4. Keep a songwriting book close at hand. Write stuff down. Use your phone to record stuff as much as you can. It keeps good ideas from slipping through the cracks.

5. Give yourself permission to write some bad songs. Often perfect is the enemy of good. Your greatest work will come eventually, but sometimes trying to make everything great will just sap your momentum and prevent you from writing anything at all.

6. Don’t let emotional moments go by without using them to create. It can be good for your soul to do the self examination that writing provides. Like a self discovery journal but with melody, harmony and rhyme.

7. I sometimes find that singing with an artificial harmony generator can spark something. Those algorithms can be so inspiring. I’m sorry Sean, just kidding.

Have fun.
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  #21  
Old 01-25-2020, 05:01 AM
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I have just started writing songs. For years, I had written non-fiction, but never songs or poetry. The way it seems to work for me, is first, I need to daydream a bit. Then, a phrase, be it musical or prose, seems to start the process. If I am lucky, it starts to grow and morph and bloom. That being said, I am filling notebooks with seeds that didn’t sprout.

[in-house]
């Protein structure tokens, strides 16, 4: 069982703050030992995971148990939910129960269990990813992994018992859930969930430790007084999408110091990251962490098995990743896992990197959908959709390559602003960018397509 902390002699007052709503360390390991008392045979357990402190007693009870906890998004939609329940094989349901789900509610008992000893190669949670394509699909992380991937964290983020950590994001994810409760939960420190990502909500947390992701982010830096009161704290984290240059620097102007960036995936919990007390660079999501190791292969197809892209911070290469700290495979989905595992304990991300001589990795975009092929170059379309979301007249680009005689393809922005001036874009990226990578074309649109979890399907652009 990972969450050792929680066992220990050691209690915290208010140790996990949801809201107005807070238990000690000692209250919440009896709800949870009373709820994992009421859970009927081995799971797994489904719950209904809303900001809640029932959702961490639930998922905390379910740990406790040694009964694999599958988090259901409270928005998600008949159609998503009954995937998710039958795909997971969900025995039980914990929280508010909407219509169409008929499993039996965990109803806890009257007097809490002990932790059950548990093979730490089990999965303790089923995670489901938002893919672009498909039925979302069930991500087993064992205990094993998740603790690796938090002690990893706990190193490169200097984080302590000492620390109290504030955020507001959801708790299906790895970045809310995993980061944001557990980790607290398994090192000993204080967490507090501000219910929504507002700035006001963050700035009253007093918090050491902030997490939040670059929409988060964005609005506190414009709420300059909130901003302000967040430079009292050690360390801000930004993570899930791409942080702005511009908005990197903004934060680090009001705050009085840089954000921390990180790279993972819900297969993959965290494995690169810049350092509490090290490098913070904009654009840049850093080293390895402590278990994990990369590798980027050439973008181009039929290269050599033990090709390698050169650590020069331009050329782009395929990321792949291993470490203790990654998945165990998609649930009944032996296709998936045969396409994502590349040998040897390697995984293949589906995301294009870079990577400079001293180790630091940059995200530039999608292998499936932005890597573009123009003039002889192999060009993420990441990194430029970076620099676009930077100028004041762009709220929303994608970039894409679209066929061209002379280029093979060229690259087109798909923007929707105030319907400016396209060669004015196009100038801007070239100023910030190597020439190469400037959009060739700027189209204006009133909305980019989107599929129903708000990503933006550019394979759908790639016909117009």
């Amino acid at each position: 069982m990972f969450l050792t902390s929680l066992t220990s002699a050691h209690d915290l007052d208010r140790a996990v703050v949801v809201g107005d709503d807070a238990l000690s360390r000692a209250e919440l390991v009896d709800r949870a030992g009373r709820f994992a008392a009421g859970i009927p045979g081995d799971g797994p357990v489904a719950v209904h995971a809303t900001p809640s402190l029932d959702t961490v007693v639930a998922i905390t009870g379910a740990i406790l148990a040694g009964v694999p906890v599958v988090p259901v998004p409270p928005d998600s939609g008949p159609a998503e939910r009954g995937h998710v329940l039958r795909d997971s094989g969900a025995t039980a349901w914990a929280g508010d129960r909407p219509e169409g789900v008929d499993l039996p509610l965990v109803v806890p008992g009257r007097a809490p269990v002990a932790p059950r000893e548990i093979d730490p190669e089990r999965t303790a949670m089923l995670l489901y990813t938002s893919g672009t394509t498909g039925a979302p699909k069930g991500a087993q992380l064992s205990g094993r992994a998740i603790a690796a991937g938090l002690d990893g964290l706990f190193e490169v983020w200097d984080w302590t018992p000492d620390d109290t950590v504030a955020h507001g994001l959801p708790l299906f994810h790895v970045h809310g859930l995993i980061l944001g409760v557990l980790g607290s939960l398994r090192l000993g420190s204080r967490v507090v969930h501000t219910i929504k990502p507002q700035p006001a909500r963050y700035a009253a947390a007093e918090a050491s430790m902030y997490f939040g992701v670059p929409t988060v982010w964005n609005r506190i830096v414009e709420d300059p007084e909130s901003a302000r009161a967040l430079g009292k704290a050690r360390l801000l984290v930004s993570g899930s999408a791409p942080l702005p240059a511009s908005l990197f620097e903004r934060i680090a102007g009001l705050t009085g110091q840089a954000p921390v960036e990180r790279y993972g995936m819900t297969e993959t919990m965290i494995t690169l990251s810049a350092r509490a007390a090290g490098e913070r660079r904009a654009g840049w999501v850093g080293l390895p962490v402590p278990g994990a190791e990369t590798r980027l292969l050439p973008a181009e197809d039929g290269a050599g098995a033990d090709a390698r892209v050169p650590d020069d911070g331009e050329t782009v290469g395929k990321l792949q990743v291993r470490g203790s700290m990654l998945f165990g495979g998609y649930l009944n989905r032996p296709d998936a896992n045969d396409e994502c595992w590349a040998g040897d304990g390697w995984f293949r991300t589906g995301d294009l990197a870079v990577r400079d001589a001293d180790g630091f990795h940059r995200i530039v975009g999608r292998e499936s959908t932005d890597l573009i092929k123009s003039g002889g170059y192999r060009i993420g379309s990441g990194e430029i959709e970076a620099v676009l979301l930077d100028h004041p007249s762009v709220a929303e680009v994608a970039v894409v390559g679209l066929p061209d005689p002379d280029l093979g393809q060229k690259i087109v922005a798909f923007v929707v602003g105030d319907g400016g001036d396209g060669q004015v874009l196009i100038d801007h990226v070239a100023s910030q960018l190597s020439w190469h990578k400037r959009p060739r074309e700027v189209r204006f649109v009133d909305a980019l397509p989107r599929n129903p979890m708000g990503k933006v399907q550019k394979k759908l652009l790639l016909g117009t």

On TrueFire.com, Ellis Paul has created several courses on songwriting. He developed a couple of graphic posters aimed at generating ideas and refining songs. His thinking is to engage as many senses as possible in order to spur your creativity. Check his stuff out as it can really lead you to a path that pushes ideas forward.

Enjoy the journey.

Rick
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  #22  
Old 01-25-2020, 10:11 AM